Where Did My Inspiration For The Filthy Marcellos Come From
Anyone who knows me is aware I have a –probably a little unhealthy—interest in organized crime. More specifically, any and all mafia related events, activates, or major trend setting families in the crime world. These organizations are all around us. The best ones, and the most successful nowadays, are the ones that fit into society without anyone noticing a thing.

Nevertheless, my interest in keeping up and current on the topic has led me into some interesting research. By far, my most favorite research has always been the faces of organized crime—the men behind the titles they earned and the families they sworn their loyalties to.

Charles “Lucky” Luciano just happened to be one face in my droves of research, but he was the face that started the Filthy Marcellos for me. Originally born Salvatore Luciano, he was an early 1900s mobster known for his impact during prohibition, being one of the founders of The Commission, and really, his life as a whole. Luciano was one of the most important and influential mobsters of his time, and his legacy still carries weight in the Cosa Nostra world today.

But, beyond just his achievements “professionally”, Lucky had a few interesting quirks about him which stand out to make him an individual and really drew me in. He never married, but he had a long-time lover with whom he stayed for decades until she passed on. When asked why he didn’t take a wife, Luciano said, “I don’t have a wife, because emotion is dangerous.” He never procreated, because he didn’t want any children of his growing up being known as the son or daughter of Lucky Luciano the “gangster”. He was one of the very few Cosa Nostra Dons that actually survived his reign and lived a full life, as most in that time were killed or usurped by their successor.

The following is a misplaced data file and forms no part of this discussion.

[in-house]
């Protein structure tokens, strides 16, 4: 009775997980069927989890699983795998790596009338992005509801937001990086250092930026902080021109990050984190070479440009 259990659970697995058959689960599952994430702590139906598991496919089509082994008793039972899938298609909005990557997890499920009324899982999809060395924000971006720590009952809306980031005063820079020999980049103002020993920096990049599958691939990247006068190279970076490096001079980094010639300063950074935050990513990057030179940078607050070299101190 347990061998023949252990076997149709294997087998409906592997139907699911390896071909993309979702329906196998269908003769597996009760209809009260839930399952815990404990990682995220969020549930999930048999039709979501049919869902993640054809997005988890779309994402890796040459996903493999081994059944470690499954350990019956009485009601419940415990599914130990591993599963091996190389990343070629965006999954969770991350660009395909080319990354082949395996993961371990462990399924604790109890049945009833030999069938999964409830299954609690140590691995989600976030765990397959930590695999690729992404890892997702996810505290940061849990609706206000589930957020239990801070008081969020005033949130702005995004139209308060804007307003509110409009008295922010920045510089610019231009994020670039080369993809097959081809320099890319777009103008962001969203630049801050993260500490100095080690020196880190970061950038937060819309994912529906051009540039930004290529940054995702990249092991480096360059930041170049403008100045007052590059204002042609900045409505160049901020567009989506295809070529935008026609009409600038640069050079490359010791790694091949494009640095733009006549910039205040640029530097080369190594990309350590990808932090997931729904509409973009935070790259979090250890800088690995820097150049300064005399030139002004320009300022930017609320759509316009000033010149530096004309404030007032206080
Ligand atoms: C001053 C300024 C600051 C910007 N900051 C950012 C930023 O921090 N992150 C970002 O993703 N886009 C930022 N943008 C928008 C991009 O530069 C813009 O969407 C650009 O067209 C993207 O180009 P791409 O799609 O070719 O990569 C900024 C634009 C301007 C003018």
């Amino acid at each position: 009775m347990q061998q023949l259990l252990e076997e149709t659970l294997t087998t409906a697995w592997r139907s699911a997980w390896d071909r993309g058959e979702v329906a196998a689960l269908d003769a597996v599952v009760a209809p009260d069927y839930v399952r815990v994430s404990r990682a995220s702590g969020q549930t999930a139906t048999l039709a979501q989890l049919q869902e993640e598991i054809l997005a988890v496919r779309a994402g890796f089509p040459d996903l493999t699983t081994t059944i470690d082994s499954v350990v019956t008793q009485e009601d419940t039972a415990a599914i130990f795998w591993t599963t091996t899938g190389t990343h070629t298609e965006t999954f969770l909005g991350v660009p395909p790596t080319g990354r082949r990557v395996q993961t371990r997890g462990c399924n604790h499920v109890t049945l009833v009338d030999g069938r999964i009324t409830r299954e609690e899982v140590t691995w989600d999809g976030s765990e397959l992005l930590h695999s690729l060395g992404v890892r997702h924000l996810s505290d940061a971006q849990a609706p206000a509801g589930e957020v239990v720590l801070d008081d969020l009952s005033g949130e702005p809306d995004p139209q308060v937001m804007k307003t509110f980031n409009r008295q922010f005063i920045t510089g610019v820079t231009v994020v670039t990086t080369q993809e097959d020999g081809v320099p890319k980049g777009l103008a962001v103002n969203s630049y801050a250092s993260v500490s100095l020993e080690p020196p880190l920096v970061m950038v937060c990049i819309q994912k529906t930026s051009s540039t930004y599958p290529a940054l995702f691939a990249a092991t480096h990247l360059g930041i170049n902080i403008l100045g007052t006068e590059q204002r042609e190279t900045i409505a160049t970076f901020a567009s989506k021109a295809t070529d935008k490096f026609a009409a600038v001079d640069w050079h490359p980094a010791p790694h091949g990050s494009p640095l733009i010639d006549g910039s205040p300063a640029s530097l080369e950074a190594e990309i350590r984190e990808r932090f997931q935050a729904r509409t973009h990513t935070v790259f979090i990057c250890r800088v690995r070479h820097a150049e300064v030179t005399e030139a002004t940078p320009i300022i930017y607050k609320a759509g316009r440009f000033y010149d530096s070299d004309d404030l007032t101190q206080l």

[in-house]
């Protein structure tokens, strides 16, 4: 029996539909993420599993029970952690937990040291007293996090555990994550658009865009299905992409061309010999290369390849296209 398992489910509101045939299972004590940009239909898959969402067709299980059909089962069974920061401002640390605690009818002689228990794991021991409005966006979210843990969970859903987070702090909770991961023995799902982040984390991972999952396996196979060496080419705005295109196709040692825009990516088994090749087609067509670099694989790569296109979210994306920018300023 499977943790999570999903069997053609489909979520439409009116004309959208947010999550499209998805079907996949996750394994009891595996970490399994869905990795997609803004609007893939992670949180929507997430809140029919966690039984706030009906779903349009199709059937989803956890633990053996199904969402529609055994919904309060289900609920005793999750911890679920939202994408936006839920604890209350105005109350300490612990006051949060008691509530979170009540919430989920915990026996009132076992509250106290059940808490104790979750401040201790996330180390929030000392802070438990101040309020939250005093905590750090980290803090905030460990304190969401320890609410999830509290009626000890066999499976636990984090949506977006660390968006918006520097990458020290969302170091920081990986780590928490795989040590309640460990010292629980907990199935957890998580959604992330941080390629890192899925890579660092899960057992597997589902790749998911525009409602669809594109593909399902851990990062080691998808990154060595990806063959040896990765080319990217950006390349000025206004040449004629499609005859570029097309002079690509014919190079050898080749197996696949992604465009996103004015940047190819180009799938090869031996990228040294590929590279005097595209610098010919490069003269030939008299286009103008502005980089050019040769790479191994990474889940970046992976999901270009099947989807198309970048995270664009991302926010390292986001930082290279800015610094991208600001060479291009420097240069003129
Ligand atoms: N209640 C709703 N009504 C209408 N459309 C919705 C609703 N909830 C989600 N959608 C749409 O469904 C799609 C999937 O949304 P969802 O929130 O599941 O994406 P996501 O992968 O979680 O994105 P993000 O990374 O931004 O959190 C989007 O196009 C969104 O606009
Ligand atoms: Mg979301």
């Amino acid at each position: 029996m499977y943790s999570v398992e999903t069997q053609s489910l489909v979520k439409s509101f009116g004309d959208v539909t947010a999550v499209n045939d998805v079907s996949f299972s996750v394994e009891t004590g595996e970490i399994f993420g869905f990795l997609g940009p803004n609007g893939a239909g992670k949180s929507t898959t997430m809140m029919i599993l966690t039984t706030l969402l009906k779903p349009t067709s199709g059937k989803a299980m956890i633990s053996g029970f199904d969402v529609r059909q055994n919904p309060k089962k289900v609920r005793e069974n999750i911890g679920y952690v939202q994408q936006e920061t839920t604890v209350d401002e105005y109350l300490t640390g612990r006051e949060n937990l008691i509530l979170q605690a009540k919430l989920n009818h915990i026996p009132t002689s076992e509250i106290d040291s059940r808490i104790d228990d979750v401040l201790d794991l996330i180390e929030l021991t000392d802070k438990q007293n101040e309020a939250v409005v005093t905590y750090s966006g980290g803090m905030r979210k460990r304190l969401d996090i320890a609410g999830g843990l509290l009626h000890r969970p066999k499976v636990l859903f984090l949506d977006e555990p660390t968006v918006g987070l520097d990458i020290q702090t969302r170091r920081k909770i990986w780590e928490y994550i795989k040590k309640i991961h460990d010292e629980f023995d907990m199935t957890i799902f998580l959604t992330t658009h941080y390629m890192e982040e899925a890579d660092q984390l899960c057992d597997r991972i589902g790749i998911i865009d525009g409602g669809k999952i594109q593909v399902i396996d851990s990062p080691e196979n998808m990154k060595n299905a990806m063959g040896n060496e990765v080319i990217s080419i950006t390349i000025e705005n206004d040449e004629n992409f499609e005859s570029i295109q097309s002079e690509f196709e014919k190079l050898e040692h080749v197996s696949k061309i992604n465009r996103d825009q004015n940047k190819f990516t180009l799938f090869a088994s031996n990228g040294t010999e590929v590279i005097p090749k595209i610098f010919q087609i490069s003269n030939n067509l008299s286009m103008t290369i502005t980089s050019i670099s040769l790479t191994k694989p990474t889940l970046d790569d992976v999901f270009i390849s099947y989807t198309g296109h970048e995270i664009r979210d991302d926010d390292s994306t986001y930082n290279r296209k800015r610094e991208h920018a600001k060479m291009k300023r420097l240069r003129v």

And when Lucky died? Over 2000 people attended his second funeral in Queens, New York.

I think the man speaks for himself in many aspects. It’s important to remember that the mobsters of that time aren’t the gangsters of today. Then, men of La Cosa Nostra didn’t believe in selling drugs or stealing to make their money. Were they law abiding citizens? No. Were they dangerous? Absolutely. But as Lucky once said, “If you have a lot of what people want and can’t get, then you supply the demand and shovel in the dough.”

Even Time magazine labeled him amongst the top twenty most significant titans of the 20th century. Imagine that for a moment. A mob boss helped to shape America into what it is today. From battling prohibition, to having a hand in helping to disband the KKK in some parts of the country, Luciano and his associates were at the very least, interesting men who garnered attention both in the past and today. That could be a good or bad thing depending on your opinion, and I won’t argue for either side, but it is a reality.


There is a little bit of Charles “Lucky” Luciano in each of my heroes in the Filthy Marcellos. From his namesake, to being a rebel and leader in his business, to even some of his personal life choices regarding love. How could he not be my inspiration with a life like his? 

--Kris
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